If I was to continue my experiments, I couldn’t stay working there of course. Another person going missing would be too much of a coincidence. But I had to bide my time, as my sudden resignation while they were still looking for Shell might have been noticed. For four months, I turned up for work every day as usual, and one day I was told to report to the office of the manager. Momentarily, it crossed my mind that the police were going to be waiting there, ready to arrest me and haul me off in handcuffs. But I knew better, so was unconcerned as I entered after knocking.
Far from any prospect of arrest, I was actually offered Shell’s job as Team Leader, to my obvious surprise. I thanked him politely, suggested I wasn’t ready for the responsibility, then mentioned that I was thinking of leaving anyway. That caused him to change his manner completely. He said that I might as well give notice officially, and leave at the end of the day. He didn’t want anyone working there who was thinking of quitting.
Perhaps I should have told him that most of the staff were doing exactly that. But I left him in ignorance.
That weekend, I took a rare trip to the coast, just to walk along the beach and have a change of scene. Something my father had never allowed when I was young. Driving back through a country district almost sixty miles from home, I spotted a large hand-written sign at the entrance to a track.
HELP WANTED. LIVE-IN.
I stopped the car, reversed back a short distance, and turned left up the rutted path next to the sign.
The house at the end of the long track was well hidden from the road. It was more a collection of buildings, one of which appeared to be inhabited, judging by the curtains in some windows, and a pair of boots outside the main door. In the distance were two large barns, at the end of the continuation of the track. Old machinery was scattered around, mostly rusted and bent. I stopped the car fifty feet from the house, and looked to my right as I got out.
There were some large fields bordering the property, each planted with neat rows of small bushes. In contrast to the buildings, the fields were neat, and the bushes stood in their rows like soldiers on parade. I knocked on the door with my fist, and stood back.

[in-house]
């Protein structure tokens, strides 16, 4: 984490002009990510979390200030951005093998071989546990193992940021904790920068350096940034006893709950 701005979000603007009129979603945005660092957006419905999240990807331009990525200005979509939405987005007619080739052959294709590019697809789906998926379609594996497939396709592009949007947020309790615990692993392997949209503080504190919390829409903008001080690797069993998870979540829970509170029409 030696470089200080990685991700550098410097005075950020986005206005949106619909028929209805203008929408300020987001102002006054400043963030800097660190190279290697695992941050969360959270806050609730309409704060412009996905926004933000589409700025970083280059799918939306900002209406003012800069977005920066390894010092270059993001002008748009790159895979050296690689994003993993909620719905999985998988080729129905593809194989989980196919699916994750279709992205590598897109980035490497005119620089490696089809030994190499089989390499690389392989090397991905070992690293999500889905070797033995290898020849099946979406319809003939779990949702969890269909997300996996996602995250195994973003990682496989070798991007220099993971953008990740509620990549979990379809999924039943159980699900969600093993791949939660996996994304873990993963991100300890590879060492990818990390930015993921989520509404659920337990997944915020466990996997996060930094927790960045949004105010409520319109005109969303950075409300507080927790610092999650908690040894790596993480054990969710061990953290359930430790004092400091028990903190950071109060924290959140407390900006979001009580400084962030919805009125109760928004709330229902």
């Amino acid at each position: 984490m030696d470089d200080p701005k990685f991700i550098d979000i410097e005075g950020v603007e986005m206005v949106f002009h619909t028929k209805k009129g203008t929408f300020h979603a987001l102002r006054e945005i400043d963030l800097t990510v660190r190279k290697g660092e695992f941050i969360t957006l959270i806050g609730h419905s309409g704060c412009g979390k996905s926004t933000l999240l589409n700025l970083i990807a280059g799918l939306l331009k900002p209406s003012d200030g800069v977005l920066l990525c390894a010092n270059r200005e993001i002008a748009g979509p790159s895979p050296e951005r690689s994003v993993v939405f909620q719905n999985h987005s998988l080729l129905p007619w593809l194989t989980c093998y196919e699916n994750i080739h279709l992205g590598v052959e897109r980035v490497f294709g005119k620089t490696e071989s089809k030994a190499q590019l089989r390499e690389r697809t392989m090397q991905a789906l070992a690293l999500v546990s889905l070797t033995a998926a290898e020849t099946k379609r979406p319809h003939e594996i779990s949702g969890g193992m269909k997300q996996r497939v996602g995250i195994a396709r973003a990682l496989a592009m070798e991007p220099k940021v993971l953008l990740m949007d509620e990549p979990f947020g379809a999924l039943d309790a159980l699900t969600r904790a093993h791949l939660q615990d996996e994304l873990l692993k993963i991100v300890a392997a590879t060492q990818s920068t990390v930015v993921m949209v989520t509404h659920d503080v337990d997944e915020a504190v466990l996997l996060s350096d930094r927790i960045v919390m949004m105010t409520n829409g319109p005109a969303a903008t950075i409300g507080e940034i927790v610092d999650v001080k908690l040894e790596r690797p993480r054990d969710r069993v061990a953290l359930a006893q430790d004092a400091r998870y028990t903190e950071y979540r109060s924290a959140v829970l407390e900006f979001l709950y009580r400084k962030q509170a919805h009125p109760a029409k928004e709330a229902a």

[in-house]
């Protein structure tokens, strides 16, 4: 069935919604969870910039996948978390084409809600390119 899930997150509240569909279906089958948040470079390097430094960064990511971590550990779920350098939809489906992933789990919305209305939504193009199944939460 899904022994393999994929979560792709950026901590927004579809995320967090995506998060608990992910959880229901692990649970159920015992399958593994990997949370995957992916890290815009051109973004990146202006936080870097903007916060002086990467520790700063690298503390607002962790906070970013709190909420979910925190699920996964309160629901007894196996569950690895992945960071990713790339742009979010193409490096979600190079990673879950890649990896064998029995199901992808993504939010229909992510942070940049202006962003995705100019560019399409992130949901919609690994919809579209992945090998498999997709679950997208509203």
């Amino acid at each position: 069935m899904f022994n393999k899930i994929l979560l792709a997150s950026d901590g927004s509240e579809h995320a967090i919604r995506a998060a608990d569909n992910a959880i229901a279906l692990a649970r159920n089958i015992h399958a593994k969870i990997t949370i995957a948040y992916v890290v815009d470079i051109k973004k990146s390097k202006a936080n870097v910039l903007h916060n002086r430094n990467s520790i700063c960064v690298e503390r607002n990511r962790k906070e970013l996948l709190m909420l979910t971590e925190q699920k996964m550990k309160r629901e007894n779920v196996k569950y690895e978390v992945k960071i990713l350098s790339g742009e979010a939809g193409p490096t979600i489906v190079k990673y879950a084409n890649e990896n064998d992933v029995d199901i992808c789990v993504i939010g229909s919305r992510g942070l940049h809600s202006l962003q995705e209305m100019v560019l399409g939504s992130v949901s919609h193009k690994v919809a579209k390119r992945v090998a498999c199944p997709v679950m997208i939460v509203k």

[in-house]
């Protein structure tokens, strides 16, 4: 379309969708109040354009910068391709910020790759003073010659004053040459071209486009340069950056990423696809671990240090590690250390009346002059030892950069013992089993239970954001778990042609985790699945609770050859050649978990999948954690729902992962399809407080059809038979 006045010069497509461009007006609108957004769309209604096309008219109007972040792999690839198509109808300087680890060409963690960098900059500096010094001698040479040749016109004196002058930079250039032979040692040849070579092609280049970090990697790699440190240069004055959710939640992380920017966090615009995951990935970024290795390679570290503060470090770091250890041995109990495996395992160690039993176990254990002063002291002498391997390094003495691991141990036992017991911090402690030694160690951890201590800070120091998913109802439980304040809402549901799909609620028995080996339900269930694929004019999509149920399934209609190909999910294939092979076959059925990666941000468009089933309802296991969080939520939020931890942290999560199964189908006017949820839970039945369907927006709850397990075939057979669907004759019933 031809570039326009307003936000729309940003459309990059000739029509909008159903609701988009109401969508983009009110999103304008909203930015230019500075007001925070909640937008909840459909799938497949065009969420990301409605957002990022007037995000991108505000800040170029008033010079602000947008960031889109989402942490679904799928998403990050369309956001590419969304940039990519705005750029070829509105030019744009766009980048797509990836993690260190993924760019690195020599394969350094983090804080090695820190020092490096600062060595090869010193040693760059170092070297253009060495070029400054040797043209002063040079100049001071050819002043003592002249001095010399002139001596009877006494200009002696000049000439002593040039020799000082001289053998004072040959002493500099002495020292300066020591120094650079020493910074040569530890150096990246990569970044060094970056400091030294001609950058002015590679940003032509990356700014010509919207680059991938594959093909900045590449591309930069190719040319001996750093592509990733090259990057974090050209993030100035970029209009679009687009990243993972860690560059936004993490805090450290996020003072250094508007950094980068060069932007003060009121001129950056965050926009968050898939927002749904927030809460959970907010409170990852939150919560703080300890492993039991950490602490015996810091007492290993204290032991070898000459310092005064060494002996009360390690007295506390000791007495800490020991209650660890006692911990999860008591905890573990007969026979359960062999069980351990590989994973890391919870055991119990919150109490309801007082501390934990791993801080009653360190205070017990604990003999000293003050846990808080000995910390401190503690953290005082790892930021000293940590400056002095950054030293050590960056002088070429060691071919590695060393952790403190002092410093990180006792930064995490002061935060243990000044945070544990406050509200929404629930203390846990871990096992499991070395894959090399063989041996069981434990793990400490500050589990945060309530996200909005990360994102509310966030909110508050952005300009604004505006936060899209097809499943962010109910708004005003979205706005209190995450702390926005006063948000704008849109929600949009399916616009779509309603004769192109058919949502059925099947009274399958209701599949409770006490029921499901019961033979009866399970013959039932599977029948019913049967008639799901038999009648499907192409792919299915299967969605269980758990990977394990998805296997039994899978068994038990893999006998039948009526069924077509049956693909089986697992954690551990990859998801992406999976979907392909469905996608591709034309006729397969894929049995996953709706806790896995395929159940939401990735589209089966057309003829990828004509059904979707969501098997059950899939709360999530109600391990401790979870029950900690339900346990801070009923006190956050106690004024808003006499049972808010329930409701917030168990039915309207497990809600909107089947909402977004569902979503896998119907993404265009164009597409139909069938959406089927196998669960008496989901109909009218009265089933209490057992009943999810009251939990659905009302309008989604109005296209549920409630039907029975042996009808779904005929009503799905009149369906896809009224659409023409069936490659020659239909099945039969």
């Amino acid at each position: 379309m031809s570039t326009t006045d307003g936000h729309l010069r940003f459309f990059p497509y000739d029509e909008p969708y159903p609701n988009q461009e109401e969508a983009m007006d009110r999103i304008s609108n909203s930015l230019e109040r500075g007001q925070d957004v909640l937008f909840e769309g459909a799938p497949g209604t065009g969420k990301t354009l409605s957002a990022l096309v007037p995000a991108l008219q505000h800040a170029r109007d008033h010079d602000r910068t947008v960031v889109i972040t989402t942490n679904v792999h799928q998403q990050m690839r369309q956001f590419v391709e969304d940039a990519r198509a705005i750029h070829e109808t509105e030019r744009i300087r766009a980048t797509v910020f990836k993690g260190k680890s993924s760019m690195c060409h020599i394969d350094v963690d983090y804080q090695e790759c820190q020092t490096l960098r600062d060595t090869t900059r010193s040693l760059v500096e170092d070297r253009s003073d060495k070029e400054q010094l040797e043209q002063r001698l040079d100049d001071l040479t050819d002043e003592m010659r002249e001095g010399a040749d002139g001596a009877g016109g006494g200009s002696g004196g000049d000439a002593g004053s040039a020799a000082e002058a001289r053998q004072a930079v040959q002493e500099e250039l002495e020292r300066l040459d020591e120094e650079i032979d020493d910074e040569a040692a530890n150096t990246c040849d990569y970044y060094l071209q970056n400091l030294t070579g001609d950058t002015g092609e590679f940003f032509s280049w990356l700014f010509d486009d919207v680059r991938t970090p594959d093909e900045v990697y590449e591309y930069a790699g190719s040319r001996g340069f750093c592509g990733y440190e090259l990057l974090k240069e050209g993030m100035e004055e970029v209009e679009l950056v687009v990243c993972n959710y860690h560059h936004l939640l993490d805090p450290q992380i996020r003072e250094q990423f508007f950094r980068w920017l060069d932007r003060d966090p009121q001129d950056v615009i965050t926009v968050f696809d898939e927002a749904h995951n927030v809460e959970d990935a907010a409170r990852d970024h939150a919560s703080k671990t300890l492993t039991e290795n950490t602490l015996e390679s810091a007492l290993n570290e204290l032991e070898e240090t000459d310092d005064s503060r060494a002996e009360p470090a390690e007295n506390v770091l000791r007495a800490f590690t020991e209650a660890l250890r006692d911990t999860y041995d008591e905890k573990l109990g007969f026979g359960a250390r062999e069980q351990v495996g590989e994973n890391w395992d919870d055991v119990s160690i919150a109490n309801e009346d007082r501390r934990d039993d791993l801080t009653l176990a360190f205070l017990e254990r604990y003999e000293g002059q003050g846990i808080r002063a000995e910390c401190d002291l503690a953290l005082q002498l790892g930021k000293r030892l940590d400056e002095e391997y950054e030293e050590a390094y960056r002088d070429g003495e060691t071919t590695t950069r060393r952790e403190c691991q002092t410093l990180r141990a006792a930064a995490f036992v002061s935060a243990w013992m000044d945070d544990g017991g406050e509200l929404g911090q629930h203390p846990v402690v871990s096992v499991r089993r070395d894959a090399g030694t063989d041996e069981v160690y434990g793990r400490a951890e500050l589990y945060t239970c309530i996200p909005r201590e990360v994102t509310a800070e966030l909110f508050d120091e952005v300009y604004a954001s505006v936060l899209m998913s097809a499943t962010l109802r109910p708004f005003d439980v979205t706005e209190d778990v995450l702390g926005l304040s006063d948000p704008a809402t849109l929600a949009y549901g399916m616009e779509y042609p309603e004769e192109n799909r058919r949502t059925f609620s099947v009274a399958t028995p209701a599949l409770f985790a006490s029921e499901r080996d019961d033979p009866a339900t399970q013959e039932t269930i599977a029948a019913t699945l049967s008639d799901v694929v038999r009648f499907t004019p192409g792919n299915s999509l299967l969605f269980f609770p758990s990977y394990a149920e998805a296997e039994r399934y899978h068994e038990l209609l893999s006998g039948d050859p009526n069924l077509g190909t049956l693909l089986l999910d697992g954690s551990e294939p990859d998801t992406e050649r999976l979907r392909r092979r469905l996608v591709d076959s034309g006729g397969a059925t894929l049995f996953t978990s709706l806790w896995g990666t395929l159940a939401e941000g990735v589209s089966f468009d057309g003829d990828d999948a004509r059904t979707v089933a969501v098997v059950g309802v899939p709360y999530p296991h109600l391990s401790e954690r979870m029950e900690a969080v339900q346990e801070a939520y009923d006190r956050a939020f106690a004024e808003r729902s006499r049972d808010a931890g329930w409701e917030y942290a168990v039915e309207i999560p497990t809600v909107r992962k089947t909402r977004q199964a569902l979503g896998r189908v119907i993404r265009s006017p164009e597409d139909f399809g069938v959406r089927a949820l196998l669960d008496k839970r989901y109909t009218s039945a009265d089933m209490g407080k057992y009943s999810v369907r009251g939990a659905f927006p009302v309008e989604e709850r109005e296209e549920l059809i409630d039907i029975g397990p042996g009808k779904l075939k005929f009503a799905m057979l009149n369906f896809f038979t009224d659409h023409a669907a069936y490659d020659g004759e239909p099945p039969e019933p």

With a scraping sound the door opened slowly, and a man’s voice called out. “What you want? I’m resting”. I couldn’t see anyone, and felt awkward speaking into the gap. I told him I was there to see about the job, and mentioned the sign on the road. With that, the door opened all the way, revealing an elderly man in filthy blue overalls. He looked me up and down, with no effort to introduce himself, or excuse his rudeness.
“Well you look young and strong. I need help with the blackcurrant bushes. Weeding, watering, and such. Then harvesting when they’re ready. And some help around the farm fixing up buildings and such. You get lodging and food, but no pay until the crop is sold. How would that suit you?” He was certainly blunt, and had offered me the job with no formal interview, and not even a single question about my situation. When I didn’t reply, he carried on. “You would have to bring your own bedding and such, but there’s the first floor, you can have that for yourself. No hours as such, and we work until the work’s done. Yes or no?”
Smiling inside at how many times he could say the word ‘such’, and how an old-fashioned shabby looking man like him still managed to run a fruit business in the modern world, I had already decided. The remoteness of the location appealed to me, and I told him I would take the job, returning in two days after I had gathered my things, and made arrangements. I extended a hand to shake on the agreement, but he was already closing the door as he spoke.
“Take down the sign on your way out”.